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Once a physicist: Vijay Iyer

Vijay Iyer is a jazz pianist based in New York, US, who was voted the number one rising-star jazz artist and composer in Down Beat magazine’s international critics’ poll for 2006 and 2007.

Vijay Iyer

Why did you choose to study physics?
I liked physics when I studied it at high school, though I did not have an advanced introduction to it until I was an undergraduate at Yale. It took me a while to develop what physicists call “intuition”, but I always liked the connection between mathematics and physical reality.

How did you become interested in jazz?
My school had a jazz ensemble and I had been playing piano since childhood, so I auditioned a few times and eventually got involved. Our local library had a lot of jazz albums, so I began investigating, and a few of my friends and I started a quartet that mangled jazz standards. I kept at it throughout university and started writing music for small groups that I was leading. I saw the documentary Straight, No Chaser about the great composer-pianist Thelonious Monk around this time, and I was inspired – it was like I had been struck by lightning.

How did you switch from research to being a full-time musician?
When I moved to Berkeley, California, to begin my PhD, I found myself playing professionally around Oakland and San Francisco. I did not expect things to develop as rapidly as they did, but one thing led to another and I found myself pretty deeply involved in the Bay Area’s music world. For a while I led a double life – budding physicist by day, musician by night. Soon it was not just about playing gigs; it started to be more about becoming an artist.

What made you decide to leave physics?
A couple of years into my PhD, I had done well in my classes but was reaching an impasse with my research project, which was in theoretical solid-state physics. I decided to put the research on hold, take a teaching assistantship, and regroup. It was a real soul-searching moment. In the early-to-mid-1990s, job prospects were sort of grim for physicists, so I had to face that reality. At the same time I was getting a lot of satisfaction as a musician, and I soon realized that I loved that more than anything else. All walks of life offer their own frustrations, and music and physics are no exceptions. But if you really want to be happy, I realized, you have to love what you do.

What did you do after you decided to leave physics?
I started touring in Europe and recorded my first album in 1995. I also hooked up with some key academic mentors – primarily David Wessel, a research pioneer in music perception and director of the computer-music centre at Berkeley. With guidance from Wessel and a few others, I switched to an independent interdisciplinary PhD programme that we created called “Technology and the arts”. This allowed me to take music performance and composition seriously while doing academic research in music perception and cognition. I completed this PhD in December 1998 and immediately moved to New York, stepping right into the city’s vast and diverse arts world. I have been a full-time artist for the last decade, while keeping a toe or two in academia.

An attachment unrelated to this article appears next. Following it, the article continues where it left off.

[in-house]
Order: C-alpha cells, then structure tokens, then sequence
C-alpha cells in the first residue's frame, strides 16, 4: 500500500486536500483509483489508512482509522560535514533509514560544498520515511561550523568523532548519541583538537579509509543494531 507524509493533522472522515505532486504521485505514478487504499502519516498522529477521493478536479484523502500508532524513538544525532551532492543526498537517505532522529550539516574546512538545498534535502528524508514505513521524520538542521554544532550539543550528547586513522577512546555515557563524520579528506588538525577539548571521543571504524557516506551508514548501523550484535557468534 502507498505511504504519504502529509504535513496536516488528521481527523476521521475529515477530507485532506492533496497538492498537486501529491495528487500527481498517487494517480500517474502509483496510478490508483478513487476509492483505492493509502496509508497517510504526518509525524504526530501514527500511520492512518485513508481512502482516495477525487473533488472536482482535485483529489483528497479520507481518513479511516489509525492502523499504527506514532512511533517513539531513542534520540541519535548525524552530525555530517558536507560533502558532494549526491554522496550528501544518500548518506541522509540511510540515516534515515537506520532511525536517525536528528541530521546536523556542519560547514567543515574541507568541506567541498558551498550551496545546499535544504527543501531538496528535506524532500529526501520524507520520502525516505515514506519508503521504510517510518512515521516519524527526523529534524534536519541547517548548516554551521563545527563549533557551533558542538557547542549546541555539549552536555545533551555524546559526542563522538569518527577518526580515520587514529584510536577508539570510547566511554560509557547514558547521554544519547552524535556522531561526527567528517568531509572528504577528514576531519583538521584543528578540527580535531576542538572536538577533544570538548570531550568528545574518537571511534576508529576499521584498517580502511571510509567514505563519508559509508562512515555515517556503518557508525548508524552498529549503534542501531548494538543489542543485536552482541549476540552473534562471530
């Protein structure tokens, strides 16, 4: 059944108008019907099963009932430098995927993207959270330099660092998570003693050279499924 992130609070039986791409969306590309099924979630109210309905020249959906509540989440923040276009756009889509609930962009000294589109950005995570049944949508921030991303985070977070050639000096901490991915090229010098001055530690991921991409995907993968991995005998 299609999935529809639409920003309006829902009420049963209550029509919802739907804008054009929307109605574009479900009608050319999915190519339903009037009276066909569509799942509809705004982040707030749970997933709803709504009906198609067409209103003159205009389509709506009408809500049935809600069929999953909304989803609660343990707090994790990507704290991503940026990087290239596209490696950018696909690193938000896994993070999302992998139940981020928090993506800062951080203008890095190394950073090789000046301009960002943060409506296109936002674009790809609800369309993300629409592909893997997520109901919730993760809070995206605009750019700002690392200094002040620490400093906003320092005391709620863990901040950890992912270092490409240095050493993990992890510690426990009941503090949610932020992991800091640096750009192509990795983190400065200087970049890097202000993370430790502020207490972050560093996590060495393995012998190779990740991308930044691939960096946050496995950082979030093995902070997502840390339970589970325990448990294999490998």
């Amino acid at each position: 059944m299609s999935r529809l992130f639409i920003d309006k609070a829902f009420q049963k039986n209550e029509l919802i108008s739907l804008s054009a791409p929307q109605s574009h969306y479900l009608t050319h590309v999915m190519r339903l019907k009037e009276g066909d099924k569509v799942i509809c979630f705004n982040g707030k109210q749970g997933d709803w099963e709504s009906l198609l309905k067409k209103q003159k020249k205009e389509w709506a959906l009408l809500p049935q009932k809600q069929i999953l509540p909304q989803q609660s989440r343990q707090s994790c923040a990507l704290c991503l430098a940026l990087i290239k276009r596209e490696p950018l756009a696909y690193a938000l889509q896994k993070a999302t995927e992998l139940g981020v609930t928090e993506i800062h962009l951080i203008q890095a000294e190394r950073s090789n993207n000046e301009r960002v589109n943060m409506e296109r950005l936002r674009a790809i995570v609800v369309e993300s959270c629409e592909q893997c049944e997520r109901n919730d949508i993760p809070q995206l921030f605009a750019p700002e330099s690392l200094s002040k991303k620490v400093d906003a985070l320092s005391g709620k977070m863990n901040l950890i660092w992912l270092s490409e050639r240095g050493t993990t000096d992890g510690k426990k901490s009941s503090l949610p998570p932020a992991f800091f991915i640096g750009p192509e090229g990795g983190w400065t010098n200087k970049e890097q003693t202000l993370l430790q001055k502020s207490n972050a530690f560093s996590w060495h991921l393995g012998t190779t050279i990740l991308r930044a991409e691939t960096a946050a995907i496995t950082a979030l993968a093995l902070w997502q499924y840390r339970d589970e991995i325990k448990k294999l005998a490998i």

Do you see any relationship between your music and physics?
I have this love for mathematical rigour and elegance, which influences the rhythms, forms and structures of my compositions. Often, I approach composition as solving problems with constraints. I look for the simplest solution, which is a cherished aesthetic for physicists. I always admired this about Paul Dirac, for example. There are other connections, too. Rhythmic periodicities can be likened to the crystalline lattices of solid-state physics; once I went so far as to consider the implications of a rhythmic Brillouin zone. I also think about harmony in terms of the physics of sound: the overtone series, resonances and psychoacoustics. But let’s face it – I am not doing quantum mechanics anymore. I “left” physics for music. I think that the playing of music gives me what physics did not: a visceral excitement, and the spark of real-time collaboration. I am sure that physics can do those things too, but in my case music did it first.

Do you still keep up to date with physics?
I read the science section of the New York Times each week, but because of my research in music perception, my scientific interests have drifted more to neuroscience, so I follow that a little more closely.

What are you working on now?
There are a couple of new albums that will surface in 2009 under my name, and I will be touring Europe several times in the coming year with my various ensembles. I am also developing a couple of new projects: one a site-specific installation in collaboration with a filmmaker named Bill Morrison at an abandoned prison in Philadelphia, and another with the poet Mike Ladd about veterans of the recent wars in Iraq and Afghanistan. And I have been asked to think about “interplanetary” music in conjunction with some physicists who are working on the atmospheric acoustics on Mars, Titan and Venus.

This article originally appeared in the April 2009 issue of Physics World

last edited: September 11, 2018

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